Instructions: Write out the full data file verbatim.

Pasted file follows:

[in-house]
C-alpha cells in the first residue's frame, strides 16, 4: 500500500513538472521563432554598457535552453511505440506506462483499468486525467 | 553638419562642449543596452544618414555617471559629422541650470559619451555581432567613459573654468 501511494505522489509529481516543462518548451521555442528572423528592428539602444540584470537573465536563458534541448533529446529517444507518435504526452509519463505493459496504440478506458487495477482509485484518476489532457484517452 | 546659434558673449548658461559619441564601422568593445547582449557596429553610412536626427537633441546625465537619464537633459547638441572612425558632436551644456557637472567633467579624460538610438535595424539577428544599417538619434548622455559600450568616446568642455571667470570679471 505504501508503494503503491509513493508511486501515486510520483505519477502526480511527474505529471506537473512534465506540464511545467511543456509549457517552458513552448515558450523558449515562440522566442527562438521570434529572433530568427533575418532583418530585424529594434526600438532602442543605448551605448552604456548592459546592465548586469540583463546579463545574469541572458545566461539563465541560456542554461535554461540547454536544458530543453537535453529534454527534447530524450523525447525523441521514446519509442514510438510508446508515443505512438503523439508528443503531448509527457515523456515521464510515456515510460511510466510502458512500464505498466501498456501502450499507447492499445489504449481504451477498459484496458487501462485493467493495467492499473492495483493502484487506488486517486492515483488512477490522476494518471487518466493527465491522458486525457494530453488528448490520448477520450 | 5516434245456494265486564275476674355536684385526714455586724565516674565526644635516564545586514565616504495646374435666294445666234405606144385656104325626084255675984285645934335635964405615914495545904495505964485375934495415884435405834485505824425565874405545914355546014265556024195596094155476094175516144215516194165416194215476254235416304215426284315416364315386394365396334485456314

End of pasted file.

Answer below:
[in-house]
C-alpha cells in the first residue's frame, strides 16, 4: 500500500513538472521563432554598457535552453511505440506506462483499468486525467 | 553638419562642449543596452544618414555617471559629422541650470559619451555581432567613459573654468 501511494505522489509529481516543462518548451521555442528572423528592428539602444540584470537573465536563458534541448533529446529517444507518435504526452509519463505493459496504440478506458487495477482509485484518476489532457484517452 | 546659434558673449548658461559619441564601422568593445547582449557596429553610412536626427537633441546625465537619464537633459547638441572612425558632436551644456557637472567633467579624460538610438535595424539577428544599417538619434548622455559600450568616446568642455571667470570679471 505504501508503494503503491509513493508511486501515486510520483505519477502526480511527474505529471506537473512534465506540464511545467511543456509549457517552458513552448515558450523558449515562440522566442527562438521570434529572433530568427533575418532583418530585424529594434526600438532602442543605448551605448552604456548592459546592465548586469540583463546579463545574469541572458545566461539563465541560456542554461535554461540547454536544458530543453537535453529534454527534447530524450523525447525523441521514446519509442514510438510508446508515443505512438503523439508528443503531448509527457515523456515521464510515456515510460511510466510502458512500464505498466501498456501502450499507447492499445489504449481504451477498459484496458487501462485493467493495467492499473492495483493502484487506488486517486492515483488512477490522476494518471487518466493527465491522458486525457494530453488528448490520448477520450 | 5516434245456494265486564275476674355536684385526714455586724565516674565526644635516564545586514565616504495646374435666294445666234405606144385656104325626084255675984285645934335635964405615914495545904495505964485375934495415884435405834485505824425565874405545914355546014265556024195596094155476094175516144215516194165416194215476254235416304215426284315416364315386394365396334485456314